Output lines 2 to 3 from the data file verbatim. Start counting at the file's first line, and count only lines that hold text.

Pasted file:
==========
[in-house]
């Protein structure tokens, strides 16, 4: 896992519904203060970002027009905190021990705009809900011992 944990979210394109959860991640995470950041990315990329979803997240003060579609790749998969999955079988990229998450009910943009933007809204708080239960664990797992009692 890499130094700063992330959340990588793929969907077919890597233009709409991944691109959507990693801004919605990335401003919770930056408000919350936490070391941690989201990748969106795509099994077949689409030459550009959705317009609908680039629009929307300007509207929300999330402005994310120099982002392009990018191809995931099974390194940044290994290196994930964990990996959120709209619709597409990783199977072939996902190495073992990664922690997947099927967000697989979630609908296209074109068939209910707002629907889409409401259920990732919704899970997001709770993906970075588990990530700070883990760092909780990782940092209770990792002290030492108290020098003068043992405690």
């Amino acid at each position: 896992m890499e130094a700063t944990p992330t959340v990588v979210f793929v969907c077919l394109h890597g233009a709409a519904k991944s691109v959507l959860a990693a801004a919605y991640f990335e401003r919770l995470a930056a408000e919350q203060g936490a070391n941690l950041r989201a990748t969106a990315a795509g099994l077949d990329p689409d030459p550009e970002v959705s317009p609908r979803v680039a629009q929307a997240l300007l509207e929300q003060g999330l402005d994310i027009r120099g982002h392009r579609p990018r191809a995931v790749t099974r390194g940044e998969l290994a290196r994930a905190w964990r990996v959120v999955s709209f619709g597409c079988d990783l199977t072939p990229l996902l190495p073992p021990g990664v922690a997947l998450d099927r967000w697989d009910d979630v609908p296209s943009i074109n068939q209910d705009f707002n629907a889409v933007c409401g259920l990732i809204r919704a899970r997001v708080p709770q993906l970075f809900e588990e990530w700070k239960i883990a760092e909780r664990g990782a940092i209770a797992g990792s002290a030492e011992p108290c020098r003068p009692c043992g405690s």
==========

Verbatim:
């Protein structure tokens, strides 16, 4: 896992519904203060970002027009905190021990705009809900011992 944990979210394109959860991640995470950041990315990329979803997240003060579609790749998969999955079988990229998450009910943009933007809204708080239960664990797992009692 890499130094700063992330959340990588793929969907077919890597233009709409991944691109959507990693801004919605990335401003919770930056408000919350936490070391941690989201990748969106795509099994077949689409030459550009959705317009609908680039629009929307300007509207929300999330402005994310120099982002392009990018191809995931099974390194940044290994290196994930964990990996959120709209619709597409990783199977072939996902190495073992990664922690997947099927967000697989979630609908296209074109068939209910707002629907889409409401259920990732919704899970997001709770993906970075588990990530700070883990760092909780990782940092209770990792002290030492108290020098003068043992405690």
């Amino acid at each position: 896992m890499e130094a700063t944990p992330t959340v990588v979210f793929v969907c077919l394109h890597g233009a709409a519904k991944s691109v959507l959860a990693a801004a919605y991640f990335e401003r919770l995470a930056a408000e919350q203060g936490a070391n941690l950041r989201a990748t969106a990315a795509g099994l077949d990329p689409d030459p550009e970002v959705s317009p609908r979803v680039a629009q929307a997240l300007l509207e929300q003060g999330l402005d994310i027009r120099g982002h392009r579609p990018r191809a995931v790749t099974r390194g940044e998969l290994a290196r994930a905190w964990r990996v959120v999955s709209f619709g597409c079988d990783l199977t072939p990229l996902l190495p073992p021990g990664v922690a997947l998450d099927r967000w697989d009910d979630v609908p296209s943009i074109n068939q209910d705009f707002n629907a889409v933007c409401g259920l990732i809204r919704a899970r997001v708080p709770q993906l970075f809900e588990e990530w700070k239960i883990a760092e909780r664990g990782a940092i209770a797992g990792s002290a030492e011992p108290c020098r003068p009692c043992g405690s």